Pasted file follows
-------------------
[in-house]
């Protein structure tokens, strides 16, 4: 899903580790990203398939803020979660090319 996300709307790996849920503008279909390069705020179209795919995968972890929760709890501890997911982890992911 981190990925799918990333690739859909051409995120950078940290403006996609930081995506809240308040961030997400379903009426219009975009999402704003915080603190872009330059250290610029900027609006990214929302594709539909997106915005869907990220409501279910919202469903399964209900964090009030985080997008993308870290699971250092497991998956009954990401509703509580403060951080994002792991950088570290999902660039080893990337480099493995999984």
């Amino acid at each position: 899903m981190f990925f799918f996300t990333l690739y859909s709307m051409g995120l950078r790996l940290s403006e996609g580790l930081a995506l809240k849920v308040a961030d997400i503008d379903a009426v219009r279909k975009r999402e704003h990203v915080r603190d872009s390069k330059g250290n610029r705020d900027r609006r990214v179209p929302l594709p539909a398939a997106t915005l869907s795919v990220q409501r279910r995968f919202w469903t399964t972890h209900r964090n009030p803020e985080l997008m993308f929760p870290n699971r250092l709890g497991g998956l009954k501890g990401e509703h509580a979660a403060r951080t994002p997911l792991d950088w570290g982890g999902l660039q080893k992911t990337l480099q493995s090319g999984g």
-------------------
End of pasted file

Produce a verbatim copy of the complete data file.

[in-house]
């Protein structure tokens, strides 16, 4: 899903580790990203398939803020979660090319 996300709307790996849920503008279909390069705020179209795919995968972890929760709890501890997911982890992911 981190990925799918990333690739859909051409995120950078940290403006996609930081995506809240308040961030997400379903009426219009975009999402704003915080603190872009330059250290610029900027609006990214929302594709539909997106915005869907990220409501279910919202469903399964209900964090009030985080997008993308870290699971250092497991998956009954990401509703509580403060951080994002792991950088570290999902660039080893990337480099493995999984």
């Amino acid at each position: 899903m981190f990925f799918f996300t990333l690739y859909s709307m051409g995120l950078r790996l940290s403006e996609g580790l930081a995506l809240k849920v308040a961030d997400i503008d379903a009426v219009r279909k975009r999402e704003h990203v915080r603190d872009s390069k330059g250290n610029r705020d900027r609006r990214v179209p929302l594709p539909a398939a997106t915005l869907s795919v990220q409501r279910r995968f919202w469903t399964t972890h209900r964090n009030p803020e985080l997008m993308f929760p870290n699971r250092l709890g497991g998956l009954k501890g990401e509703h509580a979660a403060r951080t994002p997911l792991d950088w570290g982890g999902l660039q080893k992911t990337l480099q493995s090319g999984g």